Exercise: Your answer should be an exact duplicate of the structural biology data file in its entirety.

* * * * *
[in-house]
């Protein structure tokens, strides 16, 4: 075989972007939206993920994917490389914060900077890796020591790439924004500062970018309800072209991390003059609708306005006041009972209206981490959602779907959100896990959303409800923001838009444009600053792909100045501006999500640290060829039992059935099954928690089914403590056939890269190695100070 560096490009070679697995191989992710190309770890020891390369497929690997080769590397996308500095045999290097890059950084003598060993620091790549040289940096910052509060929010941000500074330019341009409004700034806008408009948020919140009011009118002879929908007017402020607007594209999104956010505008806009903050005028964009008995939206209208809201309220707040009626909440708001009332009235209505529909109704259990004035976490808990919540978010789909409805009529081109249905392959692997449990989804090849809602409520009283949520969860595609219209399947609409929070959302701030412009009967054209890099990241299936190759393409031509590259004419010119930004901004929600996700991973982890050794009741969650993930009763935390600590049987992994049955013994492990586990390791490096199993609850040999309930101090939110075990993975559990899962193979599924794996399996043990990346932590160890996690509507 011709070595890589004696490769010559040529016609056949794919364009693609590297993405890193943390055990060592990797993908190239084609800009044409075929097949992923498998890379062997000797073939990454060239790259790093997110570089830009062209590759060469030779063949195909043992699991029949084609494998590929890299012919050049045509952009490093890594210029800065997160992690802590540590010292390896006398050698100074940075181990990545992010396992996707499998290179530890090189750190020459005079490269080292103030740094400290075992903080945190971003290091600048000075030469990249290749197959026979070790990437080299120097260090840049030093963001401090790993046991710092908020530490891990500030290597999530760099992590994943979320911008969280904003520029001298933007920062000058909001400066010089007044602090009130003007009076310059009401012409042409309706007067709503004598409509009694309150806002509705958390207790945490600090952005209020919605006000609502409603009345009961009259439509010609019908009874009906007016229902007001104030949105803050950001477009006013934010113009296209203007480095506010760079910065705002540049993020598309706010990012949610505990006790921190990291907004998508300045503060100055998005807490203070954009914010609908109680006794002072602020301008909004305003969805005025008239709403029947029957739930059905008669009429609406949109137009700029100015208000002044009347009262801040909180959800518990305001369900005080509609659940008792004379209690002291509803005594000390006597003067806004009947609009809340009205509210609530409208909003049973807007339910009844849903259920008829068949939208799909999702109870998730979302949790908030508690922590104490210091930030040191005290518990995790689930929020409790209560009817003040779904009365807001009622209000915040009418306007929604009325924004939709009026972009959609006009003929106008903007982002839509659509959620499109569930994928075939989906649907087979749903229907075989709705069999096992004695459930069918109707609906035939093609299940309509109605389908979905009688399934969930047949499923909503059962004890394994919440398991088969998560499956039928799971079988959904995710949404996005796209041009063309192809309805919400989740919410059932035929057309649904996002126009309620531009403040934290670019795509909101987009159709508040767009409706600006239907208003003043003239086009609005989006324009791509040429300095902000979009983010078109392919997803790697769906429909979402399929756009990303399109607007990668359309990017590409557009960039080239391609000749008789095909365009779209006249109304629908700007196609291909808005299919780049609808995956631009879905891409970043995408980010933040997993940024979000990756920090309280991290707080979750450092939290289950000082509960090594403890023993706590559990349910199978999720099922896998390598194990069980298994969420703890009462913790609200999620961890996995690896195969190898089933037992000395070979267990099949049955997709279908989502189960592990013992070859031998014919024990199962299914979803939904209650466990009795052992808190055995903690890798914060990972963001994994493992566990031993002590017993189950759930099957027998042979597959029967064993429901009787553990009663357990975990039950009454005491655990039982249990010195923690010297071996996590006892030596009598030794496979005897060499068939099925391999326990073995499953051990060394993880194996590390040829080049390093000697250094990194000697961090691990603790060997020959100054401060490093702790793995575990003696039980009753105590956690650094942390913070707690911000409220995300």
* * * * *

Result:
[in-house]
């Protein structure tokens, strides 16, 4: 075989972007939206993920994917490389914060900077890796020591790439924004500062970018309800072209991390003059609708306005006041009972209206981490959602779907959100896990959303409800923001838009444009600053792909100045501006999500640290060829039992059935099954928690089914403590056939890269190695100070 560096490009070679697995191989992710190309770890020891390369497929690997080769590397996308500095045999290097890059950084003598060993620091790549040289940096910052509060929010941000500074330019341009409004700034806008408009948020919140009011009118002879929908007017402020607007594209999104956010505008806009903050005028964009008995939206209208809201309220707040009626909440708001009332009235209505529909109704259990004035976490808990919540978010789909409805009529081109249905392959692997449990989804090849809602409520009283949520969860595609219209399947609409929070959302701030412009009967054209890099990241299936190759393409031509590259004419010119930004901004929600996700991973982890050794009741969650993930009763935390600590049987992994049955013994492990586990390791490096199993609850040999309930101090939110075990993975559990899962193979599924794996399996043990990346932590160890996690509507 011709070595890589004696490769010559040529016609056949794919364009693609590297993405890193943390055990060592990797993908190239084609800009044409075929097949992923498998890379062997000797073939990454060239790259790093997110570089830009062209590759060469030779063949195909043992699991029949084609494998590929890299012919050049045509952009490093890594210029800065997160992690802590540590010292390896006398050698100074940075181990990545992010396992996707499998290179530890090189750190020459005079490269080292103030740094400290075992903080945190971003290091600048000075030469990249290749197959026979070790990437080299120097260090840049030093963001401090790993046991710092908020530490891990500030290597999530760099992590994943979320911008969280904003520029001298933007920062000058909001400066010089007044602090009130003007009076310059009401012409042409309706007067709503004598409509009694309150806002509705958390207790945490600090952005209020919605006000609502409603009345009961009259439509010609019908009874009906007016229902007001104030949105803050950001477009006013934010113009296209203007480095506010760079910065705002540049993020598309706010990012949610505990006790921190990291907004998508300045503060100055998005807490203070954009914010609908109680006794002072602020301008909004305003969805005025008239709403029947029957739930059905008669009429609406949109137009700029100015208000002044009347009262801040909180959800518990305001369900005080509609659940008792004379209690002291509803005594000390006597003067806004009947609009809340009205509210609530409208909003049973807007339910009844849903259920008829068949939208799909999702109870998730979302949790908030508690922590104490210091930030040191005290518990995790689930929020409790209560009817003040779904009365807001009622209000915040009418306007929604009325924004939709009026972009959609006009003929106008903007982002839509659509959620499109569930994928075939989906649907087979749903229907075989709705069999096992004695459930069918109707609906035939093609299940309509109605389908979905009688399934969930047949499923909503059962004890394994919440398991088969998560499956039928799971079988959904995710949404996005796209041009063309192809309805919400989740919410059932035929057309649904996002126009309620531009403040934290670019795509909101987009159709508040767009409706600006239907208003003043003239086009609005989006324009791509040429300095902000979009983010078109392919997803790697769906429909979402399929756009990303399109607007990668359309990017590409557009960039080239391609000749008789095909365009779209006249109304629908700007196609291909808005299919780049609808995956631009879905891409970043995408980010933040997993940024979000990756920090309280991290707080979750450092939290289950000082509960090594403890023993706590559990349910199978999720099922896998390598194990069980298994969420703890009462913790609200999620961890996995690896195969190898089933037992000395070979267990099949049955997709279908989502189960592990013992070859031998014919024990199962299914979803939904209650466990009795052992808190055995903690890798914060990972963001994994493992566990031993002590017993189950759930099957027998042979597959029967064993429901009787553990009663357990975990039950009454005491655990039982249990010195923690010297071996996590006892030596009598030794496979005897060499068939099925391999326990073995499953051990060394993880194996590390040829080049390093000697250094990194000697961090691990603790060997020959100054401060490093702790793995575990003696039980009753105590956690650094942390913070707690911000409220995300």